Garmin Lily smartwatch

Hands-on gadget review: Garmin Lily

Image credit: Garmin

‘Small but mighty’ is our verdict on a smartwatch designed for women, by women.

Gadgets designed for women rarely impress. For decades we’ve faced ‘paint it pink’ designs, mediocre features and poor value for money. We’re discerning and we’re diverse: we don’t all want the same things.

The Garmin Lily impressed right from the start though. Many smartwatches are as chunky as divers’ watches and have batteries that last a day. The Lily flies in the face of all that, with a petite form factor (35mm diameter) and a battery life of five days. Most importantly of all, you can customise it – not just the watch face but its features too.

At the time of writing, the Lily was available in six designs. Three are the £179.99 Sport model with a silicone band and three are the £229.99 Classic model with Italian leather band. Each of the six boasts a slightly different pattern on the watch face.

I tested the Sport model with a rose gold bezel. Or should I say, my teenage daughter did and I watched. She’s used smartwatches before but this one’s looks and size wowed her. It really looks like a designer watch; there’s nothing bulky or nerdy about it.

Set-up was simple: the Garmin Connect app was easy to find, download and set up. Then it found the Lily straight away. You can use the watch immediately but it pays to put in your personal information, so it can tailor your activity data.

The only thing we didn’t like about the watch is that the display isn’t always on. Tap it twice to see the time (and much more) or you can also set it so that the act of lifting your wrist turns it on. Obviously the latter uses a little more battery but the Lily still offers impressive battery life. Many smartwatches need charging every night; this one needs charging once or twice a week.

The display is monochrome but bright and crisp: it lights up white on the watch’s stylish background. There are no buttons on the side; instead you tap and swipe on the touch display. Via the app, you select which widgets appear. As well as fitness and activity widgets, it can display phone notifications.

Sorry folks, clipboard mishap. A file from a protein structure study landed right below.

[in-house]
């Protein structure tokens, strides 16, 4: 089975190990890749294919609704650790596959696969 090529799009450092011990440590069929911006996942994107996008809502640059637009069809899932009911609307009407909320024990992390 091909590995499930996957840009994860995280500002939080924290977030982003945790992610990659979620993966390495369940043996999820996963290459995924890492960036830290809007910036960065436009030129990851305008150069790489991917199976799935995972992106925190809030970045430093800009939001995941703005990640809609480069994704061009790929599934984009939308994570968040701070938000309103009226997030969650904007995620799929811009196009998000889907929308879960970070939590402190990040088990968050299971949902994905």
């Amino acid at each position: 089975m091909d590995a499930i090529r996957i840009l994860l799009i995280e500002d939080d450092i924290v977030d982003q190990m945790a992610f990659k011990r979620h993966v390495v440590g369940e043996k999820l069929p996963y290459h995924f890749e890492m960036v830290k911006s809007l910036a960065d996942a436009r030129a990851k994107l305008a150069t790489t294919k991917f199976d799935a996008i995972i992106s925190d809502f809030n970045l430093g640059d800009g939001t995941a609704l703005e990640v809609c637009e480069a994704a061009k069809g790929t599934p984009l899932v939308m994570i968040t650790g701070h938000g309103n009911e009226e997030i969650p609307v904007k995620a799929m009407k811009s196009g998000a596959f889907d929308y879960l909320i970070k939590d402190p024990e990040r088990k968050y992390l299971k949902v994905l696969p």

The app is superb: easy to use and you can meddle as much or as little as you like. If you’re a bit of a Luddite, simply use it as a watch and then delve into the app later to check on your sleep or activities. But if you’re a gadget lover or sports nut then it pays to customise it.

A bit of set-up paid: by syncing the app with my daughter’s Google accounts, she suddenly had her school timetable on her wrist, which proved handy for homeschooling. She also got texts and emails straight to her wrist. The crisp display shows plenty of text, small but clear. Further customisation let her pick out just the activities that she enjoys, whittling the watch menu down to just the items she would use.

Garmin Lily smartwatch

Image credit: Garmin

The watch is waterproof and tough but it can’t compete with big sports watches on features because it doesn’t have built-in GPS location tracking. Instead it relies on your phone’s own GPS, with the assumption that you won’t go running without your phone. It also lacks NFC for contactless payments. And the TFT LCD display is monochrome... but the watch faces look so good, you don’t miss colour.

The watch’s Bluetooth connection to your phone is used well. As well as smart alerts, you can use the watch and phone to find each other if they’re in range. What’s more, you can send an Assistance Alert for free – tap the watch face repeatedly and it gives you a five-second countdown warning (so you can cancel if it’s a mistake) and then it texts your chosen emergency contacts, saying that you need help and giving a link to your location.

But what actually makes this watch brilliant for women is that it’s small but mighty. Its 35mm case feels good on any wrist and is just big enough to be functional. It looks great but it isn’t ostentatious and won’t go out of fashion. Meanwhile it’s well featured and the long battery life is practical.

Apps and tracking options are diverse. Your watch can do anything from reminding you to drink more water to tracking menstrual symptoms. But if you don’t want it to do those things, it doesn’t have to. And that’s the most important aspect of the fact that the Lily was designed “by women for women”. We are a diverse bunch and we don’t all want our watch to do the same things.

From £179.99


Apple Watch Series 6

The natural choice for iPhone users with deep pockets. The latest model adds pulse oximetry and ECGs on top of fitness and activity tracking and phone notifications. There’s a huge range of straps and apps. The smaller case size is 40mm.

From £379

Samsung Galaxy Watch Active2

Sporty and lightweight – in rose gold, pink gold or aqua black – the Samsung looks like a regular watch and boasts a bright screen that’s always on. The app list isn’t huge but the rotary interface is superb. Again the smaller case size is 40mm.

From £199

Fossil Gen 5

Fossil’s latest smartwatch has superb features, including NFC for contactless payments and built-in GPS for location tracking. It uses Google Wear OS but works with both Apple and Android phones. Stylish cases and straps plus customise with thousands of colour watch faces. It’s 44mm diameter.


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